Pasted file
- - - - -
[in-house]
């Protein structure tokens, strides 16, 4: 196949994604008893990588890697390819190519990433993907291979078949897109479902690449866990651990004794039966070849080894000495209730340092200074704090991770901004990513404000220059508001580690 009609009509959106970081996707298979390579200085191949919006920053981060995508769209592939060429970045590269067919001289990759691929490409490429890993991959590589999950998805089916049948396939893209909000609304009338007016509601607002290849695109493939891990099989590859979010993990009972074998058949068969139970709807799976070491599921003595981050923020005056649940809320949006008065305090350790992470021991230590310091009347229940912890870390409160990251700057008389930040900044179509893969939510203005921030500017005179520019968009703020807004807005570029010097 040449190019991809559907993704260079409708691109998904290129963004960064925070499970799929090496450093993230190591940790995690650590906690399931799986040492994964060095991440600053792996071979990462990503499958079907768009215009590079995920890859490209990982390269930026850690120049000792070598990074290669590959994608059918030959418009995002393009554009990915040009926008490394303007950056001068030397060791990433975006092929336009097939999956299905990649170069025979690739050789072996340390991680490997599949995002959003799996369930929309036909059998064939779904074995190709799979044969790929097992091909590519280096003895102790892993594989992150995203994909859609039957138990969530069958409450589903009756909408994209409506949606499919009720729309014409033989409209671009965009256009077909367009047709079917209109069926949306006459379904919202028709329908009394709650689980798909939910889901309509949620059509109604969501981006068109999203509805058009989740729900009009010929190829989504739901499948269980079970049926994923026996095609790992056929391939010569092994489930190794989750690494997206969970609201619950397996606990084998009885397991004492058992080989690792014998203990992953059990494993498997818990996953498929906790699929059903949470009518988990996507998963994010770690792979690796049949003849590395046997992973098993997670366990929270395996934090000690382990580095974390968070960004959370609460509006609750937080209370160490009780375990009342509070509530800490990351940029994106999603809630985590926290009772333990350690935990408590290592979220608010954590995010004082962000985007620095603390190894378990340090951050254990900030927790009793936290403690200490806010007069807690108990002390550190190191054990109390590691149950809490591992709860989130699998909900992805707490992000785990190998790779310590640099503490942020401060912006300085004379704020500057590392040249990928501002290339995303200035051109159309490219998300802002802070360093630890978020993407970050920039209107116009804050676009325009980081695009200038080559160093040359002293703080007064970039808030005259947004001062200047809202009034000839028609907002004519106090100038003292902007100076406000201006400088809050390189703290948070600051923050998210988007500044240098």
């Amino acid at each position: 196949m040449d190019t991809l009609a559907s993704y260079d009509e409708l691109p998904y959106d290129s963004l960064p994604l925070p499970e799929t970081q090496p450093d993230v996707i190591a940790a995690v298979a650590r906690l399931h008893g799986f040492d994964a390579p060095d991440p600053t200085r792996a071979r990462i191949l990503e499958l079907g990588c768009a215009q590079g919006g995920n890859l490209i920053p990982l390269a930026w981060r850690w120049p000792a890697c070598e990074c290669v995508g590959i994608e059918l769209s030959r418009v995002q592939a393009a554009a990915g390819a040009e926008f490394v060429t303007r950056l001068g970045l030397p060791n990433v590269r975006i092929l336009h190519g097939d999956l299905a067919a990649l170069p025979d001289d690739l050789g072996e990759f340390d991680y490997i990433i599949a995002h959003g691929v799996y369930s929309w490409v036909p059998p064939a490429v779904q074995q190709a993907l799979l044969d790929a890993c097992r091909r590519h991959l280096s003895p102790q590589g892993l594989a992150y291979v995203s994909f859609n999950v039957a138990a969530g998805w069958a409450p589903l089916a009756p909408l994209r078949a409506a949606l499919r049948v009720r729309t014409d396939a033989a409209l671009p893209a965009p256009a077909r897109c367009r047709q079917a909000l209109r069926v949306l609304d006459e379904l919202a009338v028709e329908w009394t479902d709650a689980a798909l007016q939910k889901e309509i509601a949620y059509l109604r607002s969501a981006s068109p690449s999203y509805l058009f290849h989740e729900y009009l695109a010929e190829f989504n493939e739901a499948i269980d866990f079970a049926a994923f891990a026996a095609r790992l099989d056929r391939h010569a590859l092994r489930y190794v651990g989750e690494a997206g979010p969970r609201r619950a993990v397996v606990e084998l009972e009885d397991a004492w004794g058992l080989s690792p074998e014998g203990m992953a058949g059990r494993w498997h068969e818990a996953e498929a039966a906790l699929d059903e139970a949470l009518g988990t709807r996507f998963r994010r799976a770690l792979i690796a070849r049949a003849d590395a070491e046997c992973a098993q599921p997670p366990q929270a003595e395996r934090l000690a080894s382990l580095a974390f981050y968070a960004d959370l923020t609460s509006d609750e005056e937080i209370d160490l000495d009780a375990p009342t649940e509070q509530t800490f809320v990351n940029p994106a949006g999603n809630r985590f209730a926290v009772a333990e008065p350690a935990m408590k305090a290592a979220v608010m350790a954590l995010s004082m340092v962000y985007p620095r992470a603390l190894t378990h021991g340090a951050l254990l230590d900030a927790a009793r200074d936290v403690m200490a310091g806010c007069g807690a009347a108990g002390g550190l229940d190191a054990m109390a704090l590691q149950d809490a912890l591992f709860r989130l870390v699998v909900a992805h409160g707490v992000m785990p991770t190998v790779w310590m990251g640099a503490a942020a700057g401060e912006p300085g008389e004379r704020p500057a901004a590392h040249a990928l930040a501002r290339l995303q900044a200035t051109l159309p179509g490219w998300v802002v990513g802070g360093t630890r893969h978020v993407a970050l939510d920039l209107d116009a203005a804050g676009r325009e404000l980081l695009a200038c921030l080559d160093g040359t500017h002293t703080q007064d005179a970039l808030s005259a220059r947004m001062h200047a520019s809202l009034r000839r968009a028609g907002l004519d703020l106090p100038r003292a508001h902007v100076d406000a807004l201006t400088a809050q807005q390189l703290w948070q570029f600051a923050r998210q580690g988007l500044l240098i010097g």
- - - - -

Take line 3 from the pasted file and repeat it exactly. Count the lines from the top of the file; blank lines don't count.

């Amino acid at each position: 196949m040449d190019t991809l009609a559907s993704y260079d009509e409708l691109p998904y959106d290129s963004l960064p994604l925070p499970e799929t970081q090496p450093d993230v996707i190591a940790a995690v298979a650590r906690l399931h008893g799986f040492d994964a390579p060095d991440p600053t200085r792996a071979r990462i191949l990503e499958l079907g990588c768009a215009q590079g919006g995920n890859l490209i920053p990982l390269a930026w981060r850690w120049p000792a890697c070598e990074c290669v995508g590959i994608e059918l769209s030959r418009v995002q592939a393009a554009a990915g390819a040009e926008f490394v060429t303007r950056l001068g970045l030397p060791n990433v590269r975006i092929l336009h190519g097939d999956l299905a067919a990649l170069p025979d001289d690739l050789g072996e990759f340390d991680y490997i990433i599949a995002h959003g691929v799996y369930s929309w490409v036909p059998p064939a490429v779904q074995q190709a993907l799979l044969d790929a890993c097992r091909r590519h991959l280096s003895p102790q590589g892993l594989a992150y291979v995203s994909f859609n999950v039957a138990a969530g998805w069958a409450p589903l089916a009756p909408l994209r078949a409506a949606l499919r049948v009720r729309t014409d396939a033989a409209l671009p893209a965009p256009a077909r897109c367009r047709q079917a909000l209109r069926v949306l609304d006459e379904l919202a009338v028709e329908w009394t479902d709650a689980a798909l007016q939910k889901e309509i509601a949620y059509l109604r607002s969501a981006s068109p690449s999203y509805l058009f290849h989740e729900y009009l695109a010929e190829f989504n493939e739901a499948i269980d866990f079970a049926a994923f891990a026996a095609r790992l099989d056929r391939h010569a590859l092994r489930y190794v651990g989750e690494a997206g979010p969970r609201r619950a993990v397996v606990e084998l009972e009885d397991a004492w004794g058992l080989s690792p074998e014998g203990m992953a058949g059990r494993w498997h068969e818990a996953e498929a039966a906790l699929d059903e139970a949470l009518g988990t709807r996507f998963r994010r799976a770690l792979i690796a070849r049949a003849d590395a070491e046997c992973a098993q599921p997670p366990q929270a003595e395996r934090l000690a080894s382990l580095a974390f981050y968070a960004d959370l923020t609460s509006d609750e005056e937080i209370d160490l000495d009780a375990p009342t649940e509070q509530t800490f809320v990351n940029p994106a949006g999603n809630r985590f209730a926290v009772a333990e008065p350690a935990m408590k305090a290592a979220v608010m350790a954590l995010s004082m340092v962000y985007p620095r992470a603390l190894t378990h021991g340090a951050l254990l230590d900030a927790a009793r200074d936290v403690m200490a310091g806010c007069g807690a009347a108990g002390g550190l229940d190191a054990m109390a704090l590691q149950d809490a912890l591992f709860r989130l870390v699998v909900a992805h409160g707490v992000m785990p991770t190998v790779w310590m990251g640099a503490a942020a700057g401060e912006p300085g008389e004379r704020p500057a901004a590392h040249a990928l930040a501002r290339l995303q900044a200035t051109l159309p179509g490219w998300v802002v990513g802070g360093t630890r893969h978020v993407a970050l939510d920039l209107d116009a203005a804050g676009r325009e404000l980081l695009a200038c921030l080559d160093g040359t500017h002293t703080q007064d005179a970039l808030s005259a220059r947004m001062h200047a520019s809202l009034r000839r968009a028609g907002l004519d703020l106090p100038r003292a508001h902007v100076d406000a807004l201006t400088a809050q807005q390189l703290w948070q570029f600051a923050r998210q580690g988007l500044l240098i010097g």